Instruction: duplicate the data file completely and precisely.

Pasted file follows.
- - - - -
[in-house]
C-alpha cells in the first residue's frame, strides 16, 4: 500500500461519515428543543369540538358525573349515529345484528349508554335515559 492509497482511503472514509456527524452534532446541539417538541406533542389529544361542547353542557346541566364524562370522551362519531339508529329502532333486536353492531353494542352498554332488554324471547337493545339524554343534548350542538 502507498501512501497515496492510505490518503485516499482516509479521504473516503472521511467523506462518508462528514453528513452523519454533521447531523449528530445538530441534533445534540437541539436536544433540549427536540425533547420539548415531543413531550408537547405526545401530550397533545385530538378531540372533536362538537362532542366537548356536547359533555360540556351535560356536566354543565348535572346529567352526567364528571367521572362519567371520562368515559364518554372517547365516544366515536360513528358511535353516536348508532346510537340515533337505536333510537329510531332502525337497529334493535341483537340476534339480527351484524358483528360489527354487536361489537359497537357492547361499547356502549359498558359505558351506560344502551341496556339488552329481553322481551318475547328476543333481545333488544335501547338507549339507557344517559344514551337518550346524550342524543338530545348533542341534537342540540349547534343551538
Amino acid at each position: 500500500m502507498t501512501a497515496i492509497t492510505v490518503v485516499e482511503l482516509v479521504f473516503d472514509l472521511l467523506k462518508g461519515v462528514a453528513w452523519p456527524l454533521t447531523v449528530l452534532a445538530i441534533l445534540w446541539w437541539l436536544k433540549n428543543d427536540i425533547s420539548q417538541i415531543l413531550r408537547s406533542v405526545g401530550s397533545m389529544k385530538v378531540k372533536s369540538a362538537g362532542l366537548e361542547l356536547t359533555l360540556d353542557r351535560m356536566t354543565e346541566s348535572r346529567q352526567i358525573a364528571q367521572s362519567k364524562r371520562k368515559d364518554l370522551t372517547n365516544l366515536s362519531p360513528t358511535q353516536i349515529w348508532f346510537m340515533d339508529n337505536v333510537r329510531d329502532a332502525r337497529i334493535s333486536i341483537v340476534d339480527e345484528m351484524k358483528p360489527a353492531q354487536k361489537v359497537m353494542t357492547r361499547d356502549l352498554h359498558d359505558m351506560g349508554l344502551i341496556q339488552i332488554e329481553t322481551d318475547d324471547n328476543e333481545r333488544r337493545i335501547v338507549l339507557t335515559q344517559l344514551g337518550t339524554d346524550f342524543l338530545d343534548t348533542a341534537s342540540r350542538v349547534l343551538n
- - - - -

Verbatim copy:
[in-house]
C-alpha cells in the first residue's frame, strides 16, 4: 500500500461519515428543543369540538358525573349515529345484528349508554335515559 492509497482511503472514509456527524452534532446541539417538541406533542389529544361542547353542557346541566364524562370522551362519531339508529329502532333486536353492531353494542352498554332488554324471547337493545339524554343534548350542538 502507498501512501497515496492510505490518503485516499482516509479521504473516503472521511467523506462518508462528514453528513452523519454533521447531523449528530445538530441534533445534540437541539436536544433540549427536540425533547420539548415531543413531550408537547405526545401530550397533545385530538378531540372533536362538537362532542366537548356536547359533555360540556351535560356536566354543565348535572346529567352526567364528571367521572362519567371520562368515559364518554372517547365516544366515536360513528358511535353516536348508532346510537340515533337505536333510537329510531332502525337497529334493535341483537340476534339480527351484524358483528360489527354487536361489537359497537357492547361499547356502549359498558359505558351506560344502551341496556339488552329481553322481551318475547328476543333481545333488544335501547338507549339507557344517559344514551337518550346524550342524543338530545348533542341534537342540540349547534343551538
Amino acid at each position: 500500500m502507498t501512501a497515496i492509497t492510505v490518503v485516499e482511503l482516509v479521504f473516503d472514509l472521511l467523506k462518508g461519515v462528514a453528513w452523519p456527524l454533521t447531523v449528530l452534532a445538530i441534533l445534540w446541539w437541539l436536544k433540549n428543543d427536540i425533547s420539548q417538541i415531543l413531550r408537547s406533542v405526545g401530550s397533545m389529544k385530538v378531540k372533536s369540538a362538537g362532542l366537548e361542547l356536547t359533555l360540556d353542557r351535560m356536566t354543565e346541566s348535572r346529567q352526567i358525573a364528571q367521572s362519567k364524562r371520562k368515559d364518554l370522551t372517547n365516544l366515536s362519531p360513528t358511535q353516536i349515529w348508532f346510537m340515533d339508529n337505536v333510537r329510531d329502532a332502525r337497529i334493535s333486536i341483537v340476534d339480527e345484528m351484524k358483528p360489527a353492531q354487536k361489537v359497537m353494542t357492547r361499547d356502549l352498554h359498558d359505558m351506560g349508554l344502551i341496556q339488552i332488554e329481553t322481551d318475547d324471547n328476543e333481545r333488544r337493545i335501547v338507549l339507557t335515559q344517559l344514551g337518550t339524554d346524550f342524543l338530545d343534548t348533542a341534537s342540540r350542538v349547534l343551538n